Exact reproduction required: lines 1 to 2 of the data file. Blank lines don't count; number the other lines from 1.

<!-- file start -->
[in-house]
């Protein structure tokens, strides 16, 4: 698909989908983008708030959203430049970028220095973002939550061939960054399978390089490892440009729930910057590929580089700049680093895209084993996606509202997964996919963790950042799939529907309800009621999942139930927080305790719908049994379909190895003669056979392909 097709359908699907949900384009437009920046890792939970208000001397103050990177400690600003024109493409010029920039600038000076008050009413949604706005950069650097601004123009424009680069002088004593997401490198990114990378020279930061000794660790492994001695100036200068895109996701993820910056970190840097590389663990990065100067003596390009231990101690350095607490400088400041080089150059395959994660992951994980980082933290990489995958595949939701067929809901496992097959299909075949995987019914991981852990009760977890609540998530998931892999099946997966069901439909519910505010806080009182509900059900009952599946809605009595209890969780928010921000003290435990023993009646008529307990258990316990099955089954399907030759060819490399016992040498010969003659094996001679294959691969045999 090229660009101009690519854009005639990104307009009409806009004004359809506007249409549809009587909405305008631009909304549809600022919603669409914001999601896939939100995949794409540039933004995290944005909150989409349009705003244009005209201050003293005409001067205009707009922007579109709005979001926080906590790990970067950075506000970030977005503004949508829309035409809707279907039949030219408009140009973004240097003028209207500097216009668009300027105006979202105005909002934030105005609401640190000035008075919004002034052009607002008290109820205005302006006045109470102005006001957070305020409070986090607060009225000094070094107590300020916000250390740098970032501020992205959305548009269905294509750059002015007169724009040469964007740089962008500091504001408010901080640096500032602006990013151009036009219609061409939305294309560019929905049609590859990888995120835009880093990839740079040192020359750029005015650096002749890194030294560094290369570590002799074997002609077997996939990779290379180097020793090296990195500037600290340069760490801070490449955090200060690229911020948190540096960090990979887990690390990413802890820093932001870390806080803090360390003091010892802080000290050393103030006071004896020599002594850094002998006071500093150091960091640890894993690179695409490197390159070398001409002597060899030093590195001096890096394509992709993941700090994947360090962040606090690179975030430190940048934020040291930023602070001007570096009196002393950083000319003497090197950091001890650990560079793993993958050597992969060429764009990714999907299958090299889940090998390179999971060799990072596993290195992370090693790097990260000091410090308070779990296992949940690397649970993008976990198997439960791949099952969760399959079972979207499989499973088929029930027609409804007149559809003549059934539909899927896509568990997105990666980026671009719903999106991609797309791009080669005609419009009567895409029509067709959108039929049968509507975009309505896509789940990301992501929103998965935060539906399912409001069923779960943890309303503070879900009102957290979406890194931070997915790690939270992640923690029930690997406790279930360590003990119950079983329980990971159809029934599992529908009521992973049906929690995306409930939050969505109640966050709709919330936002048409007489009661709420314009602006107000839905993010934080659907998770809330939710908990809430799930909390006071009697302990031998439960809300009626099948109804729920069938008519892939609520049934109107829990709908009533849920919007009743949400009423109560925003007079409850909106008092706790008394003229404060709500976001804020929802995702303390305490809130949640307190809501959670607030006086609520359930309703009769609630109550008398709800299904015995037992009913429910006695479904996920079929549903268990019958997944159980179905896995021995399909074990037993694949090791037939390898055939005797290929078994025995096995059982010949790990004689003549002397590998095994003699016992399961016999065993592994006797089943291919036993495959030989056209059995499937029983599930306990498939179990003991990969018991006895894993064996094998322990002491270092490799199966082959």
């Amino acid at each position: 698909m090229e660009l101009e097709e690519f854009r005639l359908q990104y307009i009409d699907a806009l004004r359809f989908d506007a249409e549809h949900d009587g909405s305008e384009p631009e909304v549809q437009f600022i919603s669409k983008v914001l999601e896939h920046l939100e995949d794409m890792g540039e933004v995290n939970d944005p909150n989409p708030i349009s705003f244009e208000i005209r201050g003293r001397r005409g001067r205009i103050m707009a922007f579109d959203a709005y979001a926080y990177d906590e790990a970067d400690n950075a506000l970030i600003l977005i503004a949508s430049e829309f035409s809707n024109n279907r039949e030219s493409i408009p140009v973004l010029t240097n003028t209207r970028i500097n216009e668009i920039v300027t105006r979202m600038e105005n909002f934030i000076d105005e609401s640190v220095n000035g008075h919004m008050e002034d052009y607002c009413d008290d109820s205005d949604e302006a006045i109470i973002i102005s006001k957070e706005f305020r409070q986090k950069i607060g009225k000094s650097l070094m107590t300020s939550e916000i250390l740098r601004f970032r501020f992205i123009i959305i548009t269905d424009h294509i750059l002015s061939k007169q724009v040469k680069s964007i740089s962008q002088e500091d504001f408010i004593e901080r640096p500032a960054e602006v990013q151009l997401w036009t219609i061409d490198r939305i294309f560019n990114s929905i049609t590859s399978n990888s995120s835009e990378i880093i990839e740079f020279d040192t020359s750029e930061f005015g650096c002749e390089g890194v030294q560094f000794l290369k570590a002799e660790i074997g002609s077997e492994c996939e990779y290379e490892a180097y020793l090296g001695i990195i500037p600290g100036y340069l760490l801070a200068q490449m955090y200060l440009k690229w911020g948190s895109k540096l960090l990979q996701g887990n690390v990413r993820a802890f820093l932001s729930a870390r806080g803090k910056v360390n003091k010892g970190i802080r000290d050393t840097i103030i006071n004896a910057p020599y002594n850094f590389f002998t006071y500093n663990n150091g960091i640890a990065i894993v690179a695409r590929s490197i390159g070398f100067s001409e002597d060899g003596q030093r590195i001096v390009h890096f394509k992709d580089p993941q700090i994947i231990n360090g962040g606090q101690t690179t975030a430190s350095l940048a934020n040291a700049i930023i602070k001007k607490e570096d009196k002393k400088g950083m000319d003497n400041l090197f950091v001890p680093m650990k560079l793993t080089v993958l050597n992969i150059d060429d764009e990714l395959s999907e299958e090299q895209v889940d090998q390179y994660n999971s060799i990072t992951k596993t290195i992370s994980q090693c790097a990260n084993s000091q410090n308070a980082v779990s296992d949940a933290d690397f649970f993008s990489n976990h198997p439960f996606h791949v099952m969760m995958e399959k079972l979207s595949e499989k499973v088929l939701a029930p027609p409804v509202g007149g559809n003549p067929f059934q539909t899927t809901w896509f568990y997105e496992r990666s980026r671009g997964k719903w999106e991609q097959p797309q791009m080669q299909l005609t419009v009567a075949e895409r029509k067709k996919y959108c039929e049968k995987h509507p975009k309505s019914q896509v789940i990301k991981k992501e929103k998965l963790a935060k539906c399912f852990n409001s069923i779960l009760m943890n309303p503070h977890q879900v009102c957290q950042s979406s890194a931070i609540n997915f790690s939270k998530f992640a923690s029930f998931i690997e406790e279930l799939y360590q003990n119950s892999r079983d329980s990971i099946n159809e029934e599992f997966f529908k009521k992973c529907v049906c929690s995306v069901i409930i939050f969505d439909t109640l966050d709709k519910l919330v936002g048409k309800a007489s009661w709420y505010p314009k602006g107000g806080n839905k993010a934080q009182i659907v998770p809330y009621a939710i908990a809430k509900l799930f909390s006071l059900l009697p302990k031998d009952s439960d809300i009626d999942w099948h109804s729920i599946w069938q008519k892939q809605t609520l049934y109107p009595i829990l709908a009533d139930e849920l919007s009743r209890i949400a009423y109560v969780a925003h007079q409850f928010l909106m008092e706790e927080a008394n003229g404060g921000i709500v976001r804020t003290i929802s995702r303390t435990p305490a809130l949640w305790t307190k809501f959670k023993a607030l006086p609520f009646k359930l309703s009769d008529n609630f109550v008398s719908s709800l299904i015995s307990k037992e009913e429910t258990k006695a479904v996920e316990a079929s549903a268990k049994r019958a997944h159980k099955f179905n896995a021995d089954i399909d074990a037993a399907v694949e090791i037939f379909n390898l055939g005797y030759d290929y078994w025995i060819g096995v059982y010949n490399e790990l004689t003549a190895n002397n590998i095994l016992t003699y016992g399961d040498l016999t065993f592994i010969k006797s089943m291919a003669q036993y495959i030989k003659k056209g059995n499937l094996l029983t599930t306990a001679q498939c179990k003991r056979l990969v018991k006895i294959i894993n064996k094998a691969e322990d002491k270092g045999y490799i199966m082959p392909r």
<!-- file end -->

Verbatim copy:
[in-house]
């Protein structure tokens, strides 16, 4: 698909989908983008708030959203430049970028220095973002939550061939960054399978390089490892440009729930910057590929580089700049680093895209084993996606509202997964996919963790950042799939529907309800009621999942139930927080305790719908049994379909190895003669056979392909 097709359908699907949900384009437009920046890792939970208000001397103050990177400690600003024109493409010029920039600038000076008050009413949604706005950069650097601004123009424009680069002088004593997401490198990114990378020279930061000794660790492994001695100036200068895109996701993820910056970190840097590389663990990065100067003596390009231990101690350095607490400088400041080089150059395959994660992951994980980082933290990489995958595949939701067929809901496992097959299909075949995987019914991981852990009760977890609540998530998931892999099946997966069901439909519910505010806080009182509900059900009952599946809605009595209890969780928010921000003290435990023993009646008529307990258990316990099955089954399907030759060819490399016992040498010969003659094996001679294959691969045999 090229660009101009690519854009005639990104307009009409806009004004359809506007249409549809009587909405305008631009909304549809600022919603669409914001999601896939939100995949794409540039933004995290944005909150989409349009705003244009005209201050003293005409001067205009707009922007579109709005979001926080906590790990970067950075506000970030977005503004949508829309035409809707279907039949030219408009140009973004240097003028209207500097216009668009300027105006979202105005909002934030105005609401640190000035008075919004002034052009607002008290109820205005302006006045109470102005006001957070305020409070986090607060009225000094070094107590300020916000250390740098970032501020992205959305548009269905294509750059002015007169724009040469964007740089962008500091504001408010901080640096500032602006990013151009036009219609061409939305294309560019929905049609590859990888995120835009880093990839740079040192020359750029005015650096002749890194030294560094290369570590002799074997002609077997996939990779290379180097020793090296990195500037600290340069760490801070490449955090200060690229911020948190540096960090990979887990690390990413802890820093932001870390806080803090360390003091010892802080000290050393103030006071004896020599002594850094002998006071500093150091960091640890894993690179695409490197390159070398001409002597060899030093590195001096890096394509992709993941700090994947360090962040606090690179975030430190940048934020040291930023602070001007570096009196002393950083000319003497090197950091001890650990560079793993993958050597992969060429764009990714999907299958090299889940090998390179999971060799990072596993290195992370090693790097990260000091410090308070779990296992949940690397649970993008976990198997439960791949099952969760399959079972979207499989499973088929029930027609409804007149559809003549059934539909899927896509568990997105990666980026671009719903999106991609797309791009080669005609419009009567895409029509067709959108039929049968509507975009309505896509789940990301992501929103998965935060539906399912409001069923779960943890309303503070879900009102957290979406890194931070997915790690939270992640923690029930690997406790279930360590003990119950079983329980990971159809029934599992529908009521992973049906929690995306409930939050969505109640966050709709919330936002048409007489009661709420314009602006107000839905993010934080659907998770809330939710908990809430799930909390006071009697302990031998439960809300009626099948109804729920069938008519892939609520049934109107829990709908009533849920919007009743949400009423109560925003007079409850909106008092706790008394003229404060709500976001804020929802995702303390305490809130949640307190809501959670607030006086609520359930309703009769609630109550008398709800299904015995037992009913429910006695479904996920079929549903268990019958997944159980179905896995021995399909074990037993694949090791037939390898055939005797290929078994025995096995059982010949790990004689003549002397590998095994003699016992399961016999065993592994006797089943291919036993495959030989056209059995499937029983599930306990498939179990003991990969018991006895894993064996094998322990002491270092490799199966082959």